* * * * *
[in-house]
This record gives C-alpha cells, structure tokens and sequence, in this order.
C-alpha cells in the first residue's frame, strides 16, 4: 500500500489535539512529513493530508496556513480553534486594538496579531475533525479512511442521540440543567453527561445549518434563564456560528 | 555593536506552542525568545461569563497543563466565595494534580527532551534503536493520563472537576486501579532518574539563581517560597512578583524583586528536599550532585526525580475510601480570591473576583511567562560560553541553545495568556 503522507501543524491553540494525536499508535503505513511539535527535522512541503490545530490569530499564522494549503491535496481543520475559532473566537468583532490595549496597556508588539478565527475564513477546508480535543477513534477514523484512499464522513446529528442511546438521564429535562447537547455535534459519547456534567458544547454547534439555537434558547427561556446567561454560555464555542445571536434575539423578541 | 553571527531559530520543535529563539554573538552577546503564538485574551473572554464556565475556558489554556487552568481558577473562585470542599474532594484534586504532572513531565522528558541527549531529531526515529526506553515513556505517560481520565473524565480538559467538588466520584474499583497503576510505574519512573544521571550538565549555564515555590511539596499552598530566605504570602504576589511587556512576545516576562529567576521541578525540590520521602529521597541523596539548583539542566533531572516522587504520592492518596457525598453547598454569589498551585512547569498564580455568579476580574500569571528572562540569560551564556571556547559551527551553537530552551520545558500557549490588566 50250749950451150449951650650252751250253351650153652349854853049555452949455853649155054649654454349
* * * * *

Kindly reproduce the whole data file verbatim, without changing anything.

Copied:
[in-house]
This record gives C-alpha cells, structure tokens and sequence, in this order.
C-alpha cells in the first residue's frame, strides 16, 4: 500500500489535539512529513493530508496556513480553534486594538496579531475533525479512511442521540440543567453527561445549518434563564456560528 | 555593536506552542525568545461569563497543563466565595494534580527532551534503536493520563472537576486501579532518574539563581517560597512578583524583586528536599550532585526525580475510601480570591473576583511567562560560553541553545495568556 503522507501543524491553540494525536499508535503505513511539535527535522512541503490545530490569530499564522494549503491535496481543520475559532473566537468583532490595549496597556508588539478565527475564513477546508480535543477513534477514523484512499464522513446529528442511546438521564429535562447537547455535534459519547456534567458544547454547534439555537434558547427561556446567561454560555464555542445571536434575539423578541 | 553571527531559530520543535529563539554573538552577546503564538485574551473572554464556565475556558489554556487552568481558577473562585470542599474532594484534586504532572513531565522528558541527549531529531526515529526506553515513556505517560481520565473524565480538559467538588466520584474499583497503576510505574519512573544521571550538565549555564515555590511539596499552598530566605504570602504576589511587556512576545516576562529567576521541578525540590520521602529521597541523596539548583539542566533531572516522587504520592492518596457525598453547598454569589498551585512547569498564580455568579476580574500569571528572562540569560551564556571556547559551527551553537530552551520545558500557549490588566 50250749950451150449951650650252751250253351650153652349854853049555452949455853649155054649654454349